Tech and telecom companies around the world have been betting big on the next frontier: mobile. Today, the NYTimes reports that mobile TV is spreading in the U.S. and Europe as more and more people are watching direct broadcasts on their cellphones, and more and more companies are investing in infrastructure, devices, and programming. Japan leads the direct mobile TV audience, with 20 million cellphones equipped with TV receivers, followed by South Korea with 8.2 million.
From Kevin J. O’Brien’s NYTimes article:
“On Sunday, AT&T Wireless, with 71.4 million phone customers, started AT&T Mobile TV in the United States. The 10-channel service, costing $15 a month, includes Pix, a channel with movies from Sony Pictures. AT&T will sell cellphones made by LG Electronics and Samsung that can receive the TV broadcasts.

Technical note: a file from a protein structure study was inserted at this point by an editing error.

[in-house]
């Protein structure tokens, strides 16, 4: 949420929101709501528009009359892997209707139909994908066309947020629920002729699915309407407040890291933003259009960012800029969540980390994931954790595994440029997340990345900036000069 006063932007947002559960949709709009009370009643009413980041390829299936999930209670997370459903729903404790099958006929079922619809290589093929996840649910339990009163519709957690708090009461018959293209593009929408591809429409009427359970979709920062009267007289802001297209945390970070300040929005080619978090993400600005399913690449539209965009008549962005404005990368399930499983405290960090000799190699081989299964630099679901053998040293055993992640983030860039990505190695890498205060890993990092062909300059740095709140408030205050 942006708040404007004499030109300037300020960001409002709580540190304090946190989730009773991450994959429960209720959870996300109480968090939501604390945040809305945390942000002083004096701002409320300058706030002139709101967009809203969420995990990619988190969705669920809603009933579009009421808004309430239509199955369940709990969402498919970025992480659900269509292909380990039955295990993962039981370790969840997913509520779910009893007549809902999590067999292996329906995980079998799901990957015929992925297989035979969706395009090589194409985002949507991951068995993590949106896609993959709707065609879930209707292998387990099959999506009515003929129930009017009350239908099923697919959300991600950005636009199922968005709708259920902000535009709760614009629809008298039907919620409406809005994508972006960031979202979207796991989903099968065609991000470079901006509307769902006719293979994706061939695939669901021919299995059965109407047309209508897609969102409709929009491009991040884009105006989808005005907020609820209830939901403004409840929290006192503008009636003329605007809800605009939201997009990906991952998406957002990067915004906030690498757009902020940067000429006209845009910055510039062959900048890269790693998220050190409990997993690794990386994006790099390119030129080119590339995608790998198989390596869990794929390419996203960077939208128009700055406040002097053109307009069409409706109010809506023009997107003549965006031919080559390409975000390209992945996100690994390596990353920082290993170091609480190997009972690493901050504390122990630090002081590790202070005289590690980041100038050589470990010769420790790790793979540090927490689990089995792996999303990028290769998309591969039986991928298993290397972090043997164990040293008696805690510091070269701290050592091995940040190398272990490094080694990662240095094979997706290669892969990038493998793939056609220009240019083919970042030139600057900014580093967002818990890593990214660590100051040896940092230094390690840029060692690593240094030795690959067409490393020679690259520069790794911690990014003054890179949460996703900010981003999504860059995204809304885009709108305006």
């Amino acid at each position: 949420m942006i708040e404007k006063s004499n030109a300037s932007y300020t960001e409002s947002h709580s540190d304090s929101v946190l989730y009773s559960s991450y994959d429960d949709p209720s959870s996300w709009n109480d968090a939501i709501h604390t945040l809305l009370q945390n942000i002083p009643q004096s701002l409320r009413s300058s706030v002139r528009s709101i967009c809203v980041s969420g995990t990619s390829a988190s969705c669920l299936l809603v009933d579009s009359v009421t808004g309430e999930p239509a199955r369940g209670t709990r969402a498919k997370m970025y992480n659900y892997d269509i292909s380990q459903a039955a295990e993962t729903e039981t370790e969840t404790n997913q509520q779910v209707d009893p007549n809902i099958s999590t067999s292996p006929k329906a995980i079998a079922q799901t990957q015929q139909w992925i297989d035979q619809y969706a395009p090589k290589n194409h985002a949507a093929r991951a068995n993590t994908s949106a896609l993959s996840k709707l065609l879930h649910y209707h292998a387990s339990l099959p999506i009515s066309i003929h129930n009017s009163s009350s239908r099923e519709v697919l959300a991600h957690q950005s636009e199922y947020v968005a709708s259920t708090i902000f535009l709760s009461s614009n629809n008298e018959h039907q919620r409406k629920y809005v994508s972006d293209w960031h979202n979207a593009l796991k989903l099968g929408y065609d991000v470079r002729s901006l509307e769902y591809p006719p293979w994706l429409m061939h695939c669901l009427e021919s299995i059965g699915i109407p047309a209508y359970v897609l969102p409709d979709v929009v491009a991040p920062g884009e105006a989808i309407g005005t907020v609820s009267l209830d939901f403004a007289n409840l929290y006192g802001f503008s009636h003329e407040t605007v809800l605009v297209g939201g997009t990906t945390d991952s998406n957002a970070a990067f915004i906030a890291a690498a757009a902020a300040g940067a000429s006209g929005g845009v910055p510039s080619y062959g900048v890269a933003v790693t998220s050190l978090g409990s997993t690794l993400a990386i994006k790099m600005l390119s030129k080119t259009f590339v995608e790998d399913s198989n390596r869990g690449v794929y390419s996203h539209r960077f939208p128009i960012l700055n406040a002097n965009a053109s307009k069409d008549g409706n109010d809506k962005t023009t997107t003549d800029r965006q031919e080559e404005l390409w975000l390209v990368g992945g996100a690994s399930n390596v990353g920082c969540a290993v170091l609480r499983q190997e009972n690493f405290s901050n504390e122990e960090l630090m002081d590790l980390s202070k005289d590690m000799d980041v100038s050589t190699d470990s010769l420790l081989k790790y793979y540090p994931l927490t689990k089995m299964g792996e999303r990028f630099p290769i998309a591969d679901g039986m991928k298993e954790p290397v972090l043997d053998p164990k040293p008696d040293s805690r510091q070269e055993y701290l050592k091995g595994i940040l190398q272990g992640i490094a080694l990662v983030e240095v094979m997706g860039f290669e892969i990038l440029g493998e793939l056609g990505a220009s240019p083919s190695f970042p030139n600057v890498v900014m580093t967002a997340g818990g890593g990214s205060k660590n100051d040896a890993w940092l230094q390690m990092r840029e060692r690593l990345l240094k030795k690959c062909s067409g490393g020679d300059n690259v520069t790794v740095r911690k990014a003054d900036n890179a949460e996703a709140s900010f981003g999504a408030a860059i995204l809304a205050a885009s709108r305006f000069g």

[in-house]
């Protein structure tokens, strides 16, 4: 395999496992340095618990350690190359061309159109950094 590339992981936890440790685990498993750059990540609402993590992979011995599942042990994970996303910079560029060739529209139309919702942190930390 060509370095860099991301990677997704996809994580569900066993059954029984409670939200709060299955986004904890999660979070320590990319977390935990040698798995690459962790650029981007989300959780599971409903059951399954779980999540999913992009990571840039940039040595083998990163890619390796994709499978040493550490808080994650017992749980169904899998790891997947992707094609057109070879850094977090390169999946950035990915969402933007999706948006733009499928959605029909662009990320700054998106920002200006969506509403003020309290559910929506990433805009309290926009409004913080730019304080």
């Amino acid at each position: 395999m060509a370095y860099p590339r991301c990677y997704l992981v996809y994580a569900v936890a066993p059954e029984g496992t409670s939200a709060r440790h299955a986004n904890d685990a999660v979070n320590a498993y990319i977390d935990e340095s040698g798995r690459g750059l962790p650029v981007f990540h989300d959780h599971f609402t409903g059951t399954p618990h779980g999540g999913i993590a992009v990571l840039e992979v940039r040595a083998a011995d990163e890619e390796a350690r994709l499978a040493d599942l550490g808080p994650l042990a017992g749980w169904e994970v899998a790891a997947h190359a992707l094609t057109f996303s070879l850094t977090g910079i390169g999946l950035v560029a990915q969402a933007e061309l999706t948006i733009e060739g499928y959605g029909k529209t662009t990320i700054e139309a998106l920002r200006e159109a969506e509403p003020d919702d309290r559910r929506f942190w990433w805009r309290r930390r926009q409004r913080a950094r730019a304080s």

Britain is auctioning wireless spectrum this month that could be used for mobile TV. France plans to award a license for a 13-channel mobile video service in June. In Germany, Mobile 3.0, an investor group led by a South African-based media company, Naspers, plans to start a video service this year…”
Now wait a second. Before mobile operators do to TV or movies what the ipod did to music and video (which is shift from collective listening/viewing to individualized on-demand listening/viewing), please watch this absolute gem of a video with filmmaker David Lynch, one of the best American directors working today. (I’m not sure when this was recorded, but it’s arguably one of my most favorite finds on YouTube.)